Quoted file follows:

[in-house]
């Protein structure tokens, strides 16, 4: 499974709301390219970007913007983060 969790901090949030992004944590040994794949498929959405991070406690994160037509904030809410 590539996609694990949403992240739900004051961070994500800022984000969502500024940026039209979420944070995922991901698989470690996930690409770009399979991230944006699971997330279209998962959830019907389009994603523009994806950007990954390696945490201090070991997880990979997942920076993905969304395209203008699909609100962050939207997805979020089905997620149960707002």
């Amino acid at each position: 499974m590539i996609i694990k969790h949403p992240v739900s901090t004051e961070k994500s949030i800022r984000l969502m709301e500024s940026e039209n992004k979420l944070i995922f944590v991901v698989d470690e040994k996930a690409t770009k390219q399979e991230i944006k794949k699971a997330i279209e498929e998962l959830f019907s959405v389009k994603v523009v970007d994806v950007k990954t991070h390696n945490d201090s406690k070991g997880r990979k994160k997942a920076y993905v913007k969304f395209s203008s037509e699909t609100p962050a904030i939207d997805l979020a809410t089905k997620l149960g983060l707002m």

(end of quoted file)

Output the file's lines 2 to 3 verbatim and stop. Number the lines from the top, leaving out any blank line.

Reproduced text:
């Protein structure tokens, strides 16, 4: 499974709301390219970007913007983060 969790901090949030992004944590040994794949498929959405991070406690994160037509904030809410 590539996609694990949403992240739900004051961070994500800022984000969502500024940026039209979420944070995922991901698989470690996930690409770009399979991230944006699971997330279209998962959830019907389009994603523009994806950007990954390696945490201090070991997880990979997942920076993905969304395209203008699909609100962050939207997805979020089905997620149960707002």
């Amino acid at each position: 499974m590539i996609i694990k969790h949403p992240v739900s901090t004051e961070k994500s949030i800022r984000l969502m709301e500024s940026e039209n992004k979420l944070i995922f944590v991901v698989d470690e040994k996930a690409t770009k390219q399979e991230i944006k794949k699971a997330i279209e498929e998962l959830f019907s959405v389009k994603v523009v970007d994806v950007k990954t991070h390696n945490d201090s406690k070991g997880r990979k994160k997942a920076y993905v913007k969304f395209s203008s037509e699909t609100p962050a904030i939207d997805l979020a809410t089905k997620l149960g983060l707002m």